wuwei, to support a point: at my last job one of our clients was a company that did a lot of custom machining (for medical implants, as it happens). they were in the awkward position of having to choose clients because they didn't have capacity to support just any kind of order. one of their biggest limiters was in finding trained and experienced machinists. There were a bunch of factors: people weren't willing to put the time in to learn the trade; experienced guys they weren't willing to relocate to where they were (central Pennsylvania); there were very few training programs; the young trainees and apprentice-candidates were decreasing in quality, at a time when their work needed to be more precise and cleaner than ever; etc.
posted by lodurr at 4:47 AM on March 18


HiroProtagonist, the metals are a lot less useful if you can't smelt them, and smelting and re-smelting them in ways that preserve or enhance their properties is a nontrivial enterprise. The difference between a really good blade and a totally crappy and unreliable one, for example, is any one of a dozen factors that takes skill and technology (of some sort) to achieve. Most of the technologies can be dumbed-down, but we don't really have the skill, anymore.

Sure, maybe we could learn it from youtube videos, but who'd make them & where would we get them?

Sure, maybe we could learn them from library books, but those are gettng discarded for digital versions as fast as the funding will allow.
posted by lodurr at 4:52 AM on March 18


Okay so I was wrong about Applied and Lam, I did some research:
http://en.wikipedia.org/wiki/Semiconductor_equipment_sales_leaders_by_year

Top three are ASML, Applied and Tokyo Electron.
posted by wuwei at 4:53 AM on March 18


I had a project I was working on some years back, working title was Journal of Tompkins Plague Studies. It was a post-plague project -- anachronistic in some ways (the title and the form were parodies of these ultra-nichy journals I used to see at the library where I worked), but in others I wanted to really make a statement about post-collapse technology. So while I couldn't imagine giving up my word processor for the writing, I was going to re-type everything onto mimeograph sheets or even ditto-masters and distributed it as a zine. (this was a LONG time ago.)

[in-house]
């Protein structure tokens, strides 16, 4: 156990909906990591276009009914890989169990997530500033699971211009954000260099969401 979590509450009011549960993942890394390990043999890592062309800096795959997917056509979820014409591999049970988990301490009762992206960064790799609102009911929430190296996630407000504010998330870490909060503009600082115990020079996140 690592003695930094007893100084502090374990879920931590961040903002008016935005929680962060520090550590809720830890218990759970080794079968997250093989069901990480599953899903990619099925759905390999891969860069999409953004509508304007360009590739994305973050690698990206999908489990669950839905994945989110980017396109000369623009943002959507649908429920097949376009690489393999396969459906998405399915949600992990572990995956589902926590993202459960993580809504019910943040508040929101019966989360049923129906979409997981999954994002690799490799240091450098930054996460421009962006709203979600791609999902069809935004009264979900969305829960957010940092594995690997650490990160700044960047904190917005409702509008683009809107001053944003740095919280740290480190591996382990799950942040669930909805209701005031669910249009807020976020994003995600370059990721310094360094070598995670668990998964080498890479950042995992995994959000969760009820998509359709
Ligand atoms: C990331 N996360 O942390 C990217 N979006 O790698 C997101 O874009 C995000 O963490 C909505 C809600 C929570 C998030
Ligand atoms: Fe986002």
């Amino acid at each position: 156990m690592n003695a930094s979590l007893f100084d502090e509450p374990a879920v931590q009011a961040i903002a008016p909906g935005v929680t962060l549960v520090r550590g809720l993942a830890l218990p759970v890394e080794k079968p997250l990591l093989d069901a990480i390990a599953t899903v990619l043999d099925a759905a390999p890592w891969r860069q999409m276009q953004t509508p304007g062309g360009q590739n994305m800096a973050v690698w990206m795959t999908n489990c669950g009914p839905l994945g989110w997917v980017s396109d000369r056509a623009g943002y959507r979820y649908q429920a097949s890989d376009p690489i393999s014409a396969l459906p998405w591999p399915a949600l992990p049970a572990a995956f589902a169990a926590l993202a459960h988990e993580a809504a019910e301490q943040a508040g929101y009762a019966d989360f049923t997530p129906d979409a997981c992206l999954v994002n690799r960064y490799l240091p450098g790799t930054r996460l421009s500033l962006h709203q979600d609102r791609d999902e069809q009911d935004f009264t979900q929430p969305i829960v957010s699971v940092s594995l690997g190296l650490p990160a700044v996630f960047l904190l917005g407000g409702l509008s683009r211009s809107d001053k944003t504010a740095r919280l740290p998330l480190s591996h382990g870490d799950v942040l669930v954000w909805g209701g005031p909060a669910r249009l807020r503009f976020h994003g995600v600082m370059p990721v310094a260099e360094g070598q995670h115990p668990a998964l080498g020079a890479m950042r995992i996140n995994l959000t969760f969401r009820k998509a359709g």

years later i worked on it a little more and at that time I envisioned putting it out as a plain-text file, to represent the idea that you might see a resurgence of teletype as a communications medium, since it could be achieved with only electro-mechanical technology.
posted by lodurr at 4:56 AM on March 18


lodurr, and your former client doesn't have enough business that it's worthwhile for them to pipeline trainees right?
posted by wuwei at 4:57 AM on March 18


It's complicated, but the short answer is: they'd love to, and would if they could find good candidates. But they can't, because it's not a profession people are interested in going into anymore.
posted by lodurr at 7:36 AM on March 18


Lupus Wonderboy: Look. I'm not claiming that this model is infallible, or even that it's necessarily correct. Heck, we haven't even see the actual paper yet!

What I am saying is that generically criticizing it because it doesn't have enough equations is not a good criticism. If you have specific issues with the model, lay them on us.

I'm sure the models fine for the purposes it was built for. Its the way its being reported that bothers me.

OK, yes, we have to wait for the actual paper. OK let me place a bet:

When this paper is eventually published (I think it will be the Elsevier journal, Ecological Economics?) I'm sure the writers of the paper will turn out to be quite modest in their claims about what they have 'shown'. Their model was created to explore the dynamics of collapse in a general way, with Elites and Commoners and a few simple mechanics. They're not really trying to model our world directly, they are exploring the concept of Collapse in general. People who write papers are generally very careful not too overreach in their conclusions. So I bet that the claims made in the eventual paper will bear little resemblance to the hyperbole that has been written about this unpublished study in the Guardian and elsewhere.

Lets chase this up with another thread or a meta or something when the paper is actually published.
posted by memebake at 11:14 AM on March 18


Official prophecy of doom: Global warming will cause widespread conflict, displace millions of people and devastate the global economy
posted by homunculus at 12:25 PM on March 18 [3 favorites]


-California Just Had Its Warmest Winter on Record
-CA rainfall still near record lows, no big increases expected until next winter
-Drought is forcing westerners to consider wasting less water
-Why California's drought is a disaster for your favorite fruits, vegetables, and nuts

otoh...
American Aqueduct: The Great California Water Saga - "A $25 billion plan, a small town, and a half-century of wrangling over the most important resource in the biggest state"
Even with the worst conceivable climate change, the kind of global warming that brings 70-year droughts to California, the state might do okay. That seems counterintuitive, but that's what Jay Lund, who heads the UC Davis Center for Watershed Sciences, loves about his model of the state water system, CALVIN. He and his colleagues ran a range of climate scenarios through CALVIN, asking for a look at what very dry, very warm scenarios might do to the state's water system out to the year 2100. The results were shocking.